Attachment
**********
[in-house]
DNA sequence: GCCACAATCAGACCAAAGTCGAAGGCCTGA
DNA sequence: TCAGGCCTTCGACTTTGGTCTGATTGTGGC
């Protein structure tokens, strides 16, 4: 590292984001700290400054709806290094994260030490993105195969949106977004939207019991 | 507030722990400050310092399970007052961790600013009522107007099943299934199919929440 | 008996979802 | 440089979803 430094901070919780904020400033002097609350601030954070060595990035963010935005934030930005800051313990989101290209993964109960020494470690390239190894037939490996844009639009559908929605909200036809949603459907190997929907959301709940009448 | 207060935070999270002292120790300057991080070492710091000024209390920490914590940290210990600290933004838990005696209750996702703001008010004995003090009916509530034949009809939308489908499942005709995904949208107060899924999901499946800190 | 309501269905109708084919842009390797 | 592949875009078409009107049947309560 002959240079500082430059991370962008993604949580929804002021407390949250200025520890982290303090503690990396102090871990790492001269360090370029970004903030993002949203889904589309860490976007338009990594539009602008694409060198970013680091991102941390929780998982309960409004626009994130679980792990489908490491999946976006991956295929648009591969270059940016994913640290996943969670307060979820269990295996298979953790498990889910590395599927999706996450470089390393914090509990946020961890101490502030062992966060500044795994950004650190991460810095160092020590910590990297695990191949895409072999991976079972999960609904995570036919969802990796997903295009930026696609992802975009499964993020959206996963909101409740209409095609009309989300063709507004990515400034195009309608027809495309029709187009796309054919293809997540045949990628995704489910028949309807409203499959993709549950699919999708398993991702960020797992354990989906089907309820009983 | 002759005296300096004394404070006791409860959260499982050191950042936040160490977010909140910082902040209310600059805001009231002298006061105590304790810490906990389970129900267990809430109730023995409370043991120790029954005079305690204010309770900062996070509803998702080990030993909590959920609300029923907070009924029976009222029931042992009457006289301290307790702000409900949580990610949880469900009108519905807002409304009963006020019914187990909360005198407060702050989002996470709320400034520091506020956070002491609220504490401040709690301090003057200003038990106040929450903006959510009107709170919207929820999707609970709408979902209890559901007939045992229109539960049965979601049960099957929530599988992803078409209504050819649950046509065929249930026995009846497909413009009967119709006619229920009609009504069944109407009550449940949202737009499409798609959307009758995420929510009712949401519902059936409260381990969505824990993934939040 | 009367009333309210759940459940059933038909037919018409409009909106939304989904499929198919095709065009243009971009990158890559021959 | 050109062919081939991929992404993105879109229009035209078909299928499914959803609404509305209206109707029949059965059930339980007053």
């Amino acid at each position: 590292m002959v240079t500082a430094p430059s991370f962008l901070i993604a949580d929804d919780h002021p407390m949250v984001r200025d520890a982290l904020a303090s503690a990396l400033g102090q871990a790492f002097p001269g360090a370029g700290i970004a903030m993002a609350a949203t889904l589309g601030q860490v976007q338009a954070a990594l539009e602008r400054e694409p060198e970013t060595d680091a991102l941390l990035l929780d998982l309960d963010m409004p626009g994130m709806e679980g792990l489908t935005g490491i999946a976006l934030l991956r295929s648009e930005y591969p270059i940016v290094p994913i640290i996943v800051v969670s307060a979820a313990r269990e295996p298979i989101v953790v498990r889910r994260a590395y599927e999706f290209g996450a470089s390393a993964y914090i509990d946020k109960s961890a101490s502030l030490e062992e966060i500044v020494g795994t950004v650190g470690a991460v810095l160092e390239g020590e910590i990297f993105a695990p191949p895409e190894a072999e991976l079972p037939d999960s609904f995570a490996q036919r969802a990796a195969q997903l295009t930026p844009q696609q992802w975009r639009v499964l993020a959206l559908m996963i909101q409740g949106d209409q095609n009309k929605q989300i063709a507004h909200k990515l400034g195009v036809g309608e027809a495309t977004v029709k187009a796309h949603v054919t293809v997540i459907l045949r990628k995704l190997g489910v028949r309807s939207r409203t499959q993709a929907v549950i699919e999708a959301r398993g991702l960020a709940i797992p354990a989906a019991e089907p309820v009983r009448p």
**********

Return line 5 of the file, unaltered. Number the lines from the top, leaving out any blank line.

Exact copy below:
């Amino acid at each position: 590292m002959v240079t500082a430094p430059s991370f962008l901070i993604a949580d929804d919780h002021p407390m949250v984001r200025d520890a982290l904020a303090s503690a990396l400033g102090q871990a790492f002097p001269g360090a370029g700290i970004a903030m993002a609350a949203t889904l589309g601030q860490v976007q338009a954070a990594l539009e602008r400054e694409p060198e970013t060595d680091a991102l941390l990035l929780d998982l309960d963010m409004p626009g994130m709806e679980g792990l489908t935005g490491i999946a976006l934030l991956r295929s648009e930005y591969p270059i940016v290094p994913i640290i996943v800051v969670s307060a979820a313990r269990e295996p298979i989101v953790v498990r889910r994260a590395y599927e999706f290209g996450a470089s390393a993964y914090i509990d946020k109960s961890a101490s502030l030490e062992e966060i500044v020494g795994t950004v650190g470690a991460v810095l160092e390239g020590e910590i990297f993105a695990p191949p895409e190894a072999e991976l079972p037939d999960s609904f995570a490996q036919r969802a990796a195969q997903l295009t930026p844009q696609q992802w975009r639009v499964l993020a959206l559908m996963i909101q409740g949106d209409q095609n009309k929605q989300i063709a507004h909200k990515l400034g195009v036809g309608e027809a495309t977004v029709k187009a796309h949603v054919t293809v997540i459907l045949r990628k995704l190997g489910v028949r309807s939207r409203t499959q993709a929907v549950i699919e999708a959301r398993g991702l960020a709940i797992p354990a989906a019991e089907p309820v009983r009448p």